Max Hastings grew up embracing the story, the classic 1955 movie and the memory of Guy Gibson, the 24-year-old wing-commander who won the VC leading the raid. In the 21st Century, however, Hastings urges that we should review the Dambusters in much more complex shades. The aircrew’s heroism was wholly authentic, as was the brilliance of Barnes Wallis, who invented the ‘bouncing bombs’. But commanders who promised their young fliers that success could shorten the war fantasised wildly. What Germans call the Möhnekatastrophe imposed on the Nazi war machine temporary disruption, rather than a crippling blow.
Hastings vividly describes the evolution of Wallis’ bomb, and of the squadron which broke the dams at the cost of devastating losses. But he also portrays in harrowing detail those swept away by the torrents. Some 1,400 civilians perished in the biblical floods that swept through the Möhne valley, more than half of them Russian and Polish women, slave labourers under Hitler.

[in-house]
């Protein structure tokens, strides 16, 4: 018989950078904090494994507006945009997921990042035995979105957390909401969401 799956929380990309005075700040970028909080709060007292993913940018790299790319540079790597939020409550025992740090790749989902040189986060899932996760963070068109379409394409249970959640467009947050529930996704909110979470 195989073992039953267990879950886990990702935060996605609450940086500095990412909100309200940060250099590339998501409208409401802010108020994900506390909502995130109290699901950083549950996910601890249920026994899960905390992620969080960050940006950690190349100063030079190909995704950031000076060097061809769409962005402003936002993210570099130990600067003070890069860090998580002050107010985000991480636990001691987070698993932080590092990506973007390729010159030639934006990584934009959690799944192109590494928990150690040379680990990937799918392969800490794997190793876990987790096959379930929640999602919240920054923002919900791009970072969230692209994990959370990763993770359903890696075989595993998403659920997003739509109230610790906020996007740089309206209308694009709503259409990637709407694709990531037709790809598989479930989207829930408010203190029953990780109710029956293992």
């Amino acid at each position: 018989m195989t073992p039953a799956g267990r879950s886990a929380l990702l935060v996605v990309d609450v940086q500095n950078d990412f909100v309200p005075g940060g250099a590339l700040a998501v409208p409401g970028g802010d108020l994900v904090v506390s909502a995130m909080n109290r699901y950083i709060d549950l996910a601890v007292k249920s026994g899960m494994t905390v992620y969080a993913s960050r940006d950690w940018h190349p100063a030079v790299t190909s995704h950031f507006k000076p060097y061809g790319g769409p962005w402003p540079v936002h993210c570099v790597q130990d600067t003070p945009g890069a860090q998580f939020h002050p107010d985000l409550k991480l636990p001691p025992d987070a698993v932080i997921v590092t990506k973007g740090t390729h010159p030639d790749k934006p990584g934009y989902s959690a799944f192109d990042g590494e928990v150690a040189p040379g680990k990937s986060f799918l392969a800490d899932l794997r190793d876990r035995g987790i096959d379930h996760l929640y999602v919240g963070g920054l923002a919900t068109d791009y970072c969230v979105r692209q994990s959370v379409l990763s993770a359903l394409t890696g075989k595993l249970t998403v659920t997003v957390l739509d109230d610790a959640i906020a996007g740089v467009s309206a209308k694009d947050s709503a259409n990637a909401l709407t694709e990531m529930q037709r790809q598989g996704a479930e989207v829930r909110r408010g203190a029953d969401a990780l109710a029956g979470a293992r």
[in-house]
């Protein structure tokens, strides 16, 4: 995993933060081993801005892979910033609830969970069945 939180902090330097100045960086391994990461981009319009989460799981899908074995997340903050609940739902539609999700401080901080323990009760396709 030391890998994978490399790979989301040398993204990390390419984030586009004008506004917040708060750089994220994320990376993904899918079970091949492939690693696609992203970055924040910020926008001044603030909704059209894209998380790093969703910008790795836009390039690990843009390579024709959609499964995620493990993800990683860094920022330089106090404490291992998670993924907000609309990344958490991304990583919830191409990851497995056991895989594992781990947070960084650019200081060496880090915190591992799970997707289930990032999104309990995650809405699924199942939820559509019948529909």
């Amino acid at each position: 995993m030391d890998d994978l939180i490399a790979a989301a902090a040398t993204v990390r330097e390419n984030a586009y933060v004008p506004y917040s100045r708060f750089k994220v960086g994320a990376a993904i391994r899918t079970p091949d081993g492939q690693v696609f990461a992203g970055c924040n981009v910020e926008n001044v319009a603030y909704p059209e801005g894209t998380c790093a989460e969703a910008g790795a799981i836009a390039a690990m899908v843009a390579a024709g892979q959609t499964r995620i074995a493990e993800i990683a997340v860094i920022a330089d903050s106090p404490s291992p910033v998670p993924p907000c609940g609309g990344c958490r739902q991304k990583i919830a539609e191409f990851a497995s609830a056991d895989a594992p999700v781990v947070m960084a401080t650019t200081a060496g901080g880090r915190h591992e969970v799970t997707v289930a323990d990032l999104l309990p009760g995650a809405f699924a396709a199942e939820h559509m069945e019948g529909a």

Ironically, Air Marshal Sir Arthur ‘Bomber’ Harris gained much of the credit, though he opposed Chastise as a distraction from his city-burning blitz. He also made what the author describes as the operation’s biggest mistake – the failure to launch a conventional attack on the Nazis’ huge post-raid repair operation, which could have transformed the impact of the dam breaches upon Ruhr industry.
Chastise offers a fascinating retake on legend by a master of the art. Hastings sets the dams raid in the big picture of the bomber offensive and of the Second World War, with moving portraits of the young airmen, so many of whom died; of Barnes Wallis; the monstrous Harris; the tragic Guy Gibson, together with superb narrative of the action of one of the most extraordinary episodes in British history.